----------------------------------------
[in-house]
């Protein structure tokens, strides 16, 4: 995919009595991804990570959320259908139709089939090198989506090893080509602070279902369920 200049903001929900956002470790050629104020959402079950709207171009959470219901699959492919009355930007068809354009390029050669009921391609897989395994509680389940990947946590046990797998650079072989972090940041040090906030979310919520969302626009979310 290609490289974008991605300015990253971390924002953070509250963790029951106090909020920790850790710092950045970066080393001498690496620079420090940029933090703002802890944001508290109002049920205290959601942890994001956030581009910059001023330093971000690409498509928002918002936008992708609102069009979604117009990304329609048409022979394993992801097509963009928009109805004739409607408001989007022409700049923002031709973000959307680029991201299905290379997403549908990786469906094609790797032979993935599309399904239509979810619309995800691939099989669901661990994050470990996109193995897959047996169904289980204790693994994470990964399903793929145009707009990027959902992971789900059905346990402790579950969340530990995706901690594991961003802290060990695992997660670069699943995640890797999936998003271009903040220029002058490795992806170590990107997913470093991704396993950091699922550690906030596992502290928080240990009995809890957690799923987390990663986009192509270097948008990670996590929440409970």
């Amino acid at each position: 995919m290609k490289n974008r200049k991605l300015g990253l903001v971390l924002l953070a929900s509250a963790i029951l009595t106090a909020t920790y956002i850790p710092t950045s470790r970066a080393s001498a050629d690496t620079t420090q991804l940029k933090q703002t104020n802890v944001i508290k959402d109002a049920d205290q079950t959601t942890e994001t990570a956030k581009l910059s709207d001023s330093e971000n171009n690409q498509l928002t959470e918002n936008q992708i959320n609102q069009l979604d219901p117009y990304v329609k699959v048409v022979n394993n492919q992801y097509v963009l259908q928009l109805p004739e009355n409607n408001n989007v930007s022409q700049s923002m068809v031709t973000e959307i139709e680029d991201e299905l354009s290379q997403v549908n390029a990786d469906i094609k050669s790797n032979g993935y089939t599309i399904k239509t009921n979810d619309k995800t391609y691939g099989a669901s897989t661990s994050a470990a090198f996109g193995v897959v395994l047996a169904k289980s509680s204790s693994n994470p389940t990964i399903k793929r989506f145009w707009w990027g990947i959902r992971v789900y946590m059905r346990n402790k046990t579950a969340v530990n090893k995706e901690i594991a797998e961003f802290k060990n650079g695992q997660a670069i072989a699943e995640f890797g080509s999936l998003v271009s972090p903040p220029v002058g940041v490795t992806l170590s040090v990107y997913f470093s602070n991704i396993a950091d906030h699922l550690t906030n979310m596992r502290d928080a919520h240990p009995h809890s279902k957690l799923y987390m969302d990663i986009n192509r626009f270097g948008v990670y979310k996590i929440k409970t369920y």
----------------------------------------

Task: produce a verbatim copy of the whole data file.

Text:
[in-house]
């Protein structure tokens, strides 16, 4: 995919009595991804990570959320259908139709089939090198989506090893080509602070279902369920 200049903001929900956002470790050629104020959402079950709207171009959470219901699959492919009355930007068809354009390029050669009921391609897989395994509680389940990947946590046990797998650079072989972090940041040090906030979310919520969302626009979310 290609490289974008991605300015990253971390924002953070509250963790029951106090909020920790850790710092950045970066080393001498690496620079420090940029933090703002802890944001508290109002049920205290959601942890994001956030581009910059001023330093971000690409498509928002918002936008992708609102069009979604117009990304329609048409022979394993992801097509963009928009109805004739409607408001989007022409700049923002031709973000959307680029991201299905290379997403549908990786469906094609790797032979993935599309399904239509979810619309995800691939099989669901661990994050470990996109193995897959047996169904289980204790693994994470990964399903793929145009707009990027959902992971789900059905346990402790579950969340530990995706901690594991961003802290060990695992997660670069699943995640890797999936998003271009903040220029002058490795992806170590990107997913470093991704396993950091699922550690906030596992502290928080240990009995809890957690799923987390990663986009192509270097948008990670996590929440409970």
């Amino acid at each position: 995919m290609k490289n974008r200049k991605l300015g990253l903001v971390l924002l953070a929900s509250a963790i029951l009595t106090a909020t920790y956002i850790p710092t950045s470790r970066a080393s001498a050629d690496t620079t420090q991804l940029k933090q703002t104020n802890v944001i508290k959402d109002a049920d205290q079950t959601t942890e994001t990570a956030k581009l910059s709207d001023s330093e971000n171009n690409q498509l928002t959470e918002n936008q992708i959320n609102q069009l979604d219901p117009y990304v329609k699959v048409v022979n394993n492919q992801y097509v963009l259908q928009l109805p004739e009355n409607n408001n989007v930007s022409q700049s923002m068809v031709t973000e959307i139709e680029d991201e299905l354009s290379q997403v549908n390029a990786d469906i094609k050669s790797n032979g993935y089939t599309i399904k239509t009921n979810d619309k995800t391609y691939g099989a669901s897989t661990s994050a470990a090198f996109g193995v897959v395994l047996a169904k289980s509680s204790s693994n994470p389940t990964i399903k793929r989506f145009w707009w990027g990947i959902r992971v789900y946590m059905r346990n402790k046990t579950a969340v530990n090893k995706e901690i594991a797998e961003f802290k060990n650079g695992q997660a670069i072989a699943e995640f890797g080509s999936l998003v271009s972090p903040p220029v002058g940041v490795t992806l170590s040090v990107y997913f470093s602070n991704i396993a950091d906030h699922l550690t906030n979310m596992r502290d928080a919520h240990p009995h809890s279902k957690l799923y987390m969302d990663i986009n192509r626009f270097g948008v990670y979310k996590i929440k409970t369920y």